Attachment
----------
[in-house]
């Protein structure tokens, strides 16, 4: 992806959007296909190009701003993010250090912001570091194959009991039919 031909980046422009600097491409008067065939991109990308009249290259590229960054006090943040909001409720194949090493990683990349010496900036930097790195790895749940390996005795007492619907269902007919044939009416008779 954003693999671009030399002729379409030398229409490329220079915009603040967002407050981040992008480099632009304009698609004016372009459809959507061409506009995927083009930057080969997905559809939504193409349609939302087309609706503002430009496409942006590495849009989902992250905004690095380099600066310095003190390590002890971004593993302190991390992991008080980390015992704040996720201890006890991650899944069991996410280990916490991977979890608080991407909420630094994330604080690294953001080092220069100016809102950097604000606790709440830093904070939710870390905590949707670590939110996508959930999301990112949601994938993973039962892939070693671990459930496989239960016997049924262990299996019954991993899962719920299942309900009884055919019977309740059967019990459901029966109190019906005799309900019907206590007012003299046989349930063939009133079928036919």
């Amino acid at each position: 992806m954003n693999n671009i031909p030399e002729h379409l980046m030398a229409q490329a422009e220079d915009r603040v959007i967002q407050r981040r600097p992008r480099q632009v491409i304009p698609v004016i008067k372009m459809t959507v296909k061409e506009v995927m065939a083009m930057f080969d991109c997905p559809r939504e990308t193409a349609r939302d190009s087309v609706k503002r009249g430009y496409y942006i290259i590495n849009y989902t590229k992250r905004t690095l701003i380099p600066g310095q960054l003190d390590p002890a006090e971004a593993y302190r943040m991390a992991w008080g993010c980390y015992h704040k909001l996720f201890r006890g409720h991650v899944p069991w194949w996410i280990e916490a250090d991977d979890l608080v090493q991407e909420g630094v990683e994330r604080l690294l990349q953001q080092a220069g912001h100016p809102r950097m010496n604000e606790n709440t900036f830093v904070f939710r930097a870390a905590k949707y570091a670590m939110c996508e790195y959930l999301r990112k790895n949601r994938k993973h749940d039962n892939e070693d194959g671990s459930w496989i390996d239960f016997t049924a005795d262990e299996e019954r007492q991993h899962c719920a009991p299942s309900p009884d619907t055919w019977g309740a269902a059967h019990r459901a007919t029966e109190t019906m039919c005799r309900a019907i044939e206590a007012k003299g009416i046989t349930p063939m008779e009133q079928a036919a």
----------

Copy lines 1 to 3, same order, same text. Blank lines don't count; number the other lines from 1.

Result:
[in-house]
């Protein structure tokens, strides 16, 4: 992806959007296909190009701003993010250090912001570091194959009991039919 031909980046422009600097491409008067065939991109990308009249290259590229960054006090943040909001409720194949090493990683990349010496900036930097790195790895749940390996005795007492619907269902007919044939009416008779 954003693999671009030399002729379409030398229409490329220079915009603040967002407050981040992008480099632009304009698609004016372009459809959507061409506009995927083009930057080969997905559809939504193409349609939302087309609706503002430009496409942006590495849009989902992250905004690095380099600066310095003190390590002890971004593993302190991390992991008080980390015992704040996720201890006890991650899944069991996410280990916490991977979890608080991407909420630094994330604080690294953001080092220069100016809102950097604000606790709440830093904070939710870390905590949707670590939110996508959930999301990112949601994938993973039962892939070693671990459930496989239960016997049924262990299996019954991993899962719920299942309900009884055919019977309740059967019990459901029966109190019906005799309900019907206590007012003299046989349930063939009133079928036919």
């Amino acid at each position: 992806m954003n693999n671009i031909p030399e002729h379409l980046m030398a229409q490329a422009e220079d915009r603040v959007i967002q407050r981040r600097p992008r480099q632009v491409i304009p698609v004016i008067k372009m459809t959507v296909k061409e506009v995927m065939a083009m930057f080969d991109c997905p559809r939504e990308t193409a349609r939302d190009s087309v609706k503002r009249g430009y496409y942006i290259i590495n849009y989902t590229k992250r905004t690095l701003i380099p600066g310095q960054l003190d390590p002890a006090e971004a593993y302190r943040m991390a992991w008080g993010c980390y015992h704040k909001l996720f201890r006890g409720h991650v899944p069991w194949w996410i280990e916490a250090d991977d979890l608080v090493q991407e909420g630094v990683e994330r604080l690294l990349q953001q080092a220069g912001h100016p809102r950097m010496n604000e606790n709440t900036f830093v904070f939710r930097a870390a905590k949707y570091a670590m939110c996508e790195y959930l999301r990112k790895n949601r994938k993973h749940d039962n892939e070693d194959g671990s459930w496989i390996d239960f016997t049924a005795d262990e299996e019954r007492q991993h899962c719920a009991p299942s309900p009884d619907t055919w019977g309740a269902a059967h019990r459901a007919t029966e109190t019906m039919c005799r309900a019907i044939e206590a007012k003299g009416i046989t349930p063939m008779e009133q079928a036919a």